Friday, Apr 27, 2018
One of America's Great Newspapers ~ Toledo, Ohio

Mary Alice Powell

Canadian icefields offer a preview of winter's chill

I couldn't believe it. I traveled thousands of miles by plane and bus to walk on ice. I even crossed into another country for the chilling experience.

Get with it, Miss Powell, I thought to myself as the thousands of acres of ice spread before me. Are you the same person who begins packing to head south when the first snowflakes fall - as they did last week? The same person who has bags of sand on hand in case ice forms on the porch and driveway before you escape? You hate ice, remember? You don't even want ice cubes in a drink.

So why did I sign up to tour the Columbia Icefield in Jasper National Park in British Columbia in western Canada?

The icefield tour came with the trip package.

I know: Just because you have paid for something doesn't mean you have to participate. But who wants to be a wimp and stay on the bus while fellow travelers brave the strong, cold wind and the slippery walk? I wouldn't be able to join the tour bus conversation afterward if I didn't go.

And there is something to be said for walking on and touching a remnant of the Ice Age.

We must have looked like a bunch of waddling penguins with so many thicknesses of clothing. Sheldon, our bus driver for three days, told us every day to dress warmly and to be sure to wear a hat, gloves, and sturdy rubber-soled shoes for the ice walk.

Being an obedient traveler, I invested in two thermal long-sleeved shirts and pulled a sweater over them. I had packed gloves, hat, and appropriate shoes and bought a heavy coat two days before because of a snowstorm.

The icefield is not something along the side of the road you can stop and see at your leisure. It is five times the size of Manhattan, and the ice is 1,200 feet thick.

It is a very organized tourist attraction. The Icefields Parkway that runs from Banff, Alberta, into Jasper National Park and to the Icefield Center parallels the Continental Divide. The center is the gathering place for the adventure. Once inside, you realize how many hundreds of other people are there when you wait in line in the cafeteria or gift shop, or when you try to learn something at the interpretive exhibits.

Bus numbers and departure times are assigned at the center. Buses take passengers to board Ice Explorers - six-wheeled vehicles designed for ice travel - that ply the steep roads to the icefield. The system runs quite smoothly if you remember your bus number. Eight Ice Explorers with 56 passengers in each were lined up at the icefield the afternoon we visited. From 2,000 to 3,000 people visit the icefield daily during the midsummer busy season.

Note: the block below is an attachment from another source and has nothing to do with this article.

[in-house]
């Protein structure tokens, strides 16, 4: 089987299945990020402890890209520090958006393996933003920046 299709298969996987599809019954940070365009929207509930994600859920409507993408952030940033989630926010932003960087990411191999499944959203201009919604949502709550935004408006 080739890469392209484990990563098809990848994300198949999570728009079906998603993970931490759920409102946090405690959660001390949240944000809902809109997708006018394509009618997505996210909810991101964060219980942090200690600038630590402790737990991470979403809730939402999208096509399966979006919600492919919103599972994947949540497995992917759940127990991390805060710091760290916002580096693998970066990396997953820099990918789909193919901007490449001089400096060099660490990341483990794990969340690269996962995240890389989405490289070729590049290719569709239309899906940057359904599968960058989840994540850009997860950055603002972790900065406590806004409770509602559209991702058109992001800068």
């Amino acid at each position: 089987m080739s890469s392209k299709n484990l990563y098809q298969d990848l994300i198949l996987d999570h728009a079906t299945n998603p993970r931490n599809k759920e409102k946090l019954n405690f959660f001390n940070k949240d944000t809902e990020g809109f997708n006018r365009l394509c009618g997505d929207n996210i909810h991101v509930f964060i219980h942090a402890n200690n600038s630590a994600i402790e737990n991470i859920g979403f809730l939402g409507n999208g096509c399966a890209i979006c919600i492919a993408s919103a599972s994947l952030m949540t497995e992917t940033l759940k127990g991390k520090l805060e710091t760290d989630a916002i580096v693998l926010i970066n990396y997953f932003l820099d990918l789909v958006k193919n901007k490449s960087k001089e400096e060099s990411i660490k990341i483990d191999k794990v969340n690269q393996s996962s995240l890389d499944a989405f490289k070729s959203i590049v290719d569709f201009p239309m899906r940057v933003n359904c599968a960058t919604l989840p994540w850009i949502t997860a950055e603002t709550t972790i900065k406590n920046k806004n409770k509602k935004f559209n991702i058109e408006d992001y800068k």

A summer visit makes more sense, but anything about snow and ice in October is but a preview of what's to come in Michigan and Ohio.

The Columbia Icefield is claimed to be the largest accumulation of ice south of the Arctic Circle, and its melt water feeds into the Pacific, Atlantic, and Arctic oceans.

Thirty minutes on the ice may not seem long enough to tourists who have traveled far, but believe me, it is. That is the length of time you can walk around and take pictures before the bus horn summons you back to your warm seat. Many people on our Ice Explorer returned long before the horn sounded. Because of a recent snowfall, the ice was more slippery than usual. We walked slowly and carefully, sometimes arm-in-arm, to keep from falling. Dangerous crevices were roped off.

Icefields are formed when snow falls year after year on mountain peaks and plateaus. As the snow builds up, ice forms on the bottom layers. As the depth and width of the icefield increases and more snow is added, it overflows downhill and forms a glacier. In turn, the glacier's melting feeds into rivers and lakes.

I stayed on the icefield to the bitter end of the half hour. I trudged over the slippery ice and studied the scene and color variations in every direction, and the beauty of the ice and glacier and surrounding mountains became more important than cold feet and hands. So this is one of the regions scientists refer to when they talk about the toll of global warming and the greenhouse effect.

Our driver/guide said that 200 meters of the Athabasca Glacier at the Columbia Icefield has receded in 20 years.

Did the adventure give me a new appreciation of snow and ice? Let's just say there are no future plans for the thermal shirts.

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